So what if we instituted a national mentoring system?  Adults could volunteer to be trained and then serve as mentors.  The “corps” would be comprised of; financial advisers, education experts, life-skill advisers, counselors.  (I picture a “peace corps” experience for retirees.)  Identifying at-risk teenagers is a bit more challenging.  Certainly high schools would be a good place to start.  Like anything, the earlier we catch the problem, the better.  But mimicking our military should not be ruled out.  Clearly we already have a national program that has mastered outreach to a segment of our young population.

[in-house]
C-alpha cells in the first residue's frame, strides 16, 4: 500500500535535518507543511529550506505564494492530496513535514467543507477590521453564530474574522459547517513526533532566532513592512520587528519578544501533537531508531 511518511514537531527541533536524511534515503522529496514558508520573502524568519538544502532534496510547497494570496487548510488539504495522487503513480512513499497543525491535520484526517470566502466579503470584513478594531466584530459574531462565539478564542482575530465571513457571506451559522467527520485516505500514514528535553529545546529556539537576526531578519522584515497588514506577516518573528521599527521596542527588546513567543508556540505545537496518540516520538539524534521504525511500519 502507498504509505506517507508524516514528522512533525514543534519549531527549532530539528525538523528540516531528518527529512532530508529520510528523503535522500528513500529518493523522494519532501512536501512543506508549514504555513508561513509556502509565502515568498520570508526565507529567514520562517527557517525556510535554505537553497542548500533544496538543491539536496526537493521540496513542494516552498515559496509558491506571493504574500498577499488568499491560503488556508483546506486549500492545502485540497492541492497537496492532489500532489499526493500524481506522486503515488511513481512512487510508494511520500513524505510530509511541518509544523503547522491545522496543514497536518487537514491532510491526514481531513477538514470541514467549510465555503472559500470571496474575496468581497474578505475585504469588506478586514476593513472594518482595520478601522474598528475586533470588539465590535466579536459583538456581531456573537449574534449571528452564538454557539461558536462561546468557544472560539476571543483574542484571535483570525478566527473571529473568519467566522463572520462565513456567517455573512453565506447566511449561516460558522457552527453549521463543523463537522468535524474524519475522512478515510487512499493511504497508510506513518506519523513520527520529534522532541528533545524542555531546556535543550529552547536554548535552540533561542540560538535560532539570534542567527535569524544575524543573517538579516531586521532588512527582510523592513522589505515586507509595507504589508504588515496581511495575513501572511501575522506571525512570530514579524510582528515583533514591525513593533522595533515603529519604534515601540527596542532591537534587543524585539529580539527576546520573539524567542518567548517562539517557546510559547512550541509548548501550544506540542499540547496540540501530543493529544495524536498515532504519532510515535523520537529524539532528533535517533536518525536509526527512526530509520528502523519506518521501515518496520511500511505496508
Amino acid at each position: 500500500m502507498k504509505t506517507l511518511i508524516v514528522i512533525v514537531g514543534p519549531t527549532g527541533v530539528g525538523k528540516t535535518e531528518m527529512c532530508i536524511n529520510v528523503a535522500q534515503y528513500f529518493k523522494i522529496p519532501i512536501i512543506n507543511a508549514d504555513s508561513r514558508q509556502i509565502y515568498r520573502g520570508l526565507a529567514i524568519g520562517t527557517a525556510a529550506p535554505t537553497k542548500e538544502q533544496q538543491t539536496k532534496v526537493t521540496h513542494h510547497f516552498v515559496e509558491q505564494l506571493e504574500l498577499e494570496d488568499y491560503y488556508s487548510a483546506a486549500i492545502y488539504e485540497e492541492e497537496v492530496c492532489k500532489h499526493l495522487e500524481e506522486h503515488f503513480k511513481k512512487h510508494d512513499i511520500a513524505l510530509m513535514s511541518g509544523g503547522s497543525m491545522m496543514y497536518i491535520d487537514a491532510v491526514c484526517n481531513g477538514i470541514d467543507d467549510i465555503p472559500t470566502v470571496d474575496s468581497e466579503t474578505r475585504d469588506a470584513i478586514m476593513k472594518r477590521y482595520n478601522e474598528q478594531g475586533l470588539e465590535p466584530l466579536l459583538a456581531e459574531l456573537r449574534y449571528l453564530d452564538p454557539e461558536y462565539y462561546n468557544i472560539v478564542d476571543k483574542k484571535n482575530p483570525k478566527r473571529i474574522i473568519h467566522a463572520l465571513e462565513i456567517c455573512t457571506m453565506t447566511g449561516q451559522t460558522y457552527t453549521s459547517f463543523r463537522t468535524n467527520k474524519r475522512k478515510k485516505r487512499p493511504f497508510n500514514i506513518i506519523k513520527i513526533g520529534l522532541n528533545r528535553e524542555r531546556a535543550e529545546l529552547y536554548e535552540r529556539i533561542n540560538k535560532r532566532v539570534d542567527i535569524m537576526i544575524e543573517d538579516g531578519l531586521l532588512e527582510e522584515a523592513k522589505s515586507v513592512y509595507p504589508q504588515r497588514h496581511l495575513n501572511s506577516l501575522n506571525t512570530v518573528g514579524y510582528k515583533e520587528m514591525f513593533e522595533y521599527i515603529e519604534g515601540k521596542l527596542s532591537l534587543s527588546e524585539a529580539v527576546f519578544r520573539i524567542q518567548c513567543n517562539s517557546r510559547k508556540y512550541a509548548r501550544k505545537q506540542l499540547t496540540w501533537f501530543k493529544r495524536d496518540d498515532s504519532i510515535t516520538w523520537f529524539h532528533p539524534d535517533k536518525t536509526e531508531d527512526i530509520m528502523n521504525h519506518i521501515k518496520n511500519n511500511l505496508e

Politics aside, we really can’t afford to have any ‘child left behind.’  For every teen who ages out of our current support system, there is potentially one less adult contributing.  The waste of human potential and the implied economic toil should not be acceptable.  Most health insurance policies now cover dependent children until age 26.  What I propose is not that much different and potentially much more impactful. Done in a thoughtful manner, this “gap” program would draw attention to inequities and systemically combat them.  It might not be the sexiest of administrative programs, but I believe it could change our world.

 
Leave a comment

Posted by on October 19, 2011 in Education

 

Tags: , , , , , , , , , ,

Hello Gorgeous!